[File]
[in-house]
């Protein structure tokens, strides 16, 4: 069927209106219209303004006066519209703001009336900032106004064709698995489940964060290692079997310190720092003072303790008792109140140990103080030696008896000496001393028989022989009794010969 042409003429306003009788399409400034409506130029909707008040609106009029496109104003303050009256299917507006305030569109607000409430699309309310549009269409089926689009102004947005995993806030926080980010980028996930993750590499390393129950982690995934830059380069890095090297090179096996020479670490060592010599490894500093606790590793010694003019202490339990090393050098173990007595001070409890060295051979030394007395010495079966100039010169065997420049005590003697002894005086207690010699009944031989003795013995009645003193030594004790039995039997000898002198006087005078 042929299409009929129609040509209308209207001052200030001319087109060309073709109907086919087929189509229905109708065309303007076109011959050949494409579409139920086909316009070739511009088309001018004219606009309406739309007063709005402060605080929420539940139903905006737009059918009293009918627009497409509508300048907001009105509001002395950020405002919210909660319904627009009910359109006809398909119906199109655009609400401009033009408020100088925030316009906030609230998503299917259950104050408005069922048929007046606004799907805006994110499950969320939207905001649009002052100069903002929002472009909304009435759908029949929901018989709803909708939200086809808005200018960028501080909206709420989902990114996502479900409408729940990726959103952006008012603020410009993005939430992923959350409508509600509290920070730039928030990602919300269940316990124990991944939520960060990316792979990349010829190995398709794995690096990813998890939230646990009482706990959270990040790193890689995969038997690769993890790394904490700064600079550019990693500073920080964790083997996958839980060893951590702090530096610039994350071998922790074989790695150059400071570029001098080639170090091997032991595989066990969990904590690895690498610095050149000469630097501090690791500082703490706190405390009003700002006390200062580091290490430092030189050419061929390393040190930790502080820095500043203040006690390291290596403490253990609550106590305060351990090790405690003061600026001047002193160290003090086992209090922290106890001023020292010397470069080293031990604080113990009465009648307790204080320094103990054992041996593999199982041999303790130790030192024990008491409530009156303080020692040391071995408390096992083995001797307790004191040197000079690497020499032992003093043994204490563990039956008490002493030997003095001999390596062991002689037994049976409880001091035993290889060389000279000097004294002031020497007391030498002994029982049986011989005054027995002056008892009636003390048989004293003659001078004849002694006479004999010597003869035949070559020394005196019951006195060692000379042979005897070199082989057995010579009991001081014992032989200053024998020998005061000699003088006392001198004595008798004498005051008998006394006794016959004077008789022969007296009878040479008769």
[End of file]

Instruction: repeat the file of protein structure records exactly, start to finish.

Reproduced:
[in-house]
């Protein structure tokens, strides 16, 4: 069927209106219209303004006066519209703001009336900032106004064709698995489940964060290692079997310190720092003072303790008792109140140990103080030696008896000496001393028989022989009794010969 042409003429306003009788399409400034409506130029909707008040609106009029496109104003303050009256299917507006305030569109607000409430699309309310549009269409089926689009102004947005995993806030926080980010980028996930993750590499390393129950982690995934830059380069890095090297090179096996020479670490060592010599490894500093606790590793010694003019202490339990090393050098173990007595001070409890060295051979030394007395010495079966100039010169065997420049005590003697002894005086207690010699009944031989003795013995009645003193030594004790039995039997000898002198006087005078 042929299409009929129609040509209308209207001052200030001319087109060309073709109907086919087929189509229905109708065309303007076109011959050949494409579409139920086909316009070739511009088309001018004219606009309406739309007063709005402060605080929420539940139903905006737009059918009293009918627009497409509508300048907001009105509001002395950020405002919210909660319904627009009910359109006809398909119906199109655009609400401009033009408020100088925030316009906030609230998503299917259950104050408005069922048929007046606004799907805006994110499950969320939207905001649009002052100069903002929002472009909304009435759908029949929901018989709803909708939200086809808005200018960028501080909206709420989902990114996502479900409408729940990726959103952006008012603020410009993005939430992923959350409508509600509290920070730039928030990602919300269940316990124990991944939520960060990316792979990349010829190995398709794995690096990813998890939230646990009482706990959270990040790193890689995969038997690769993890790394904490700064600079550019990693500073920080964790083997996958839980060893951590702090530096610039994350071998922790074989790695150059400071570029001098080639170090091997032991595989066990969990904590690895690498610095050149000469630097501090690791500082703490706190405390009003700002006390200062580091290490430092030189050419061929390393040190930790502080820095500043203040006690390291290596403490253990609550106590305060351990090790405690003061600026001047002193160290003090086992209090922290106890001023020292010397470069080293031990604080113990009465009648307790204080320094103990054992041996593999199982041999303790130790030192024990008491409530009156303080020692040391071995408390096992083995001797307790004191040197000079690497020499032992003093043994204490563990039956008490002493030997003095001999390596062991002689037994049976409880001091035993290889060389000279000097004294002031020497007391030498002994029982049986011989005054027995002056008892009636003390048989004293003659001078004849002694006479004999010597003869035949070559020394005196019951006195060692000379042979005897070199082989057995010579009991001081014992032989200053024998020998005061000699003088006392001198004595008798004498005051008998006394006794016959004077008789022969007296009878040479008769």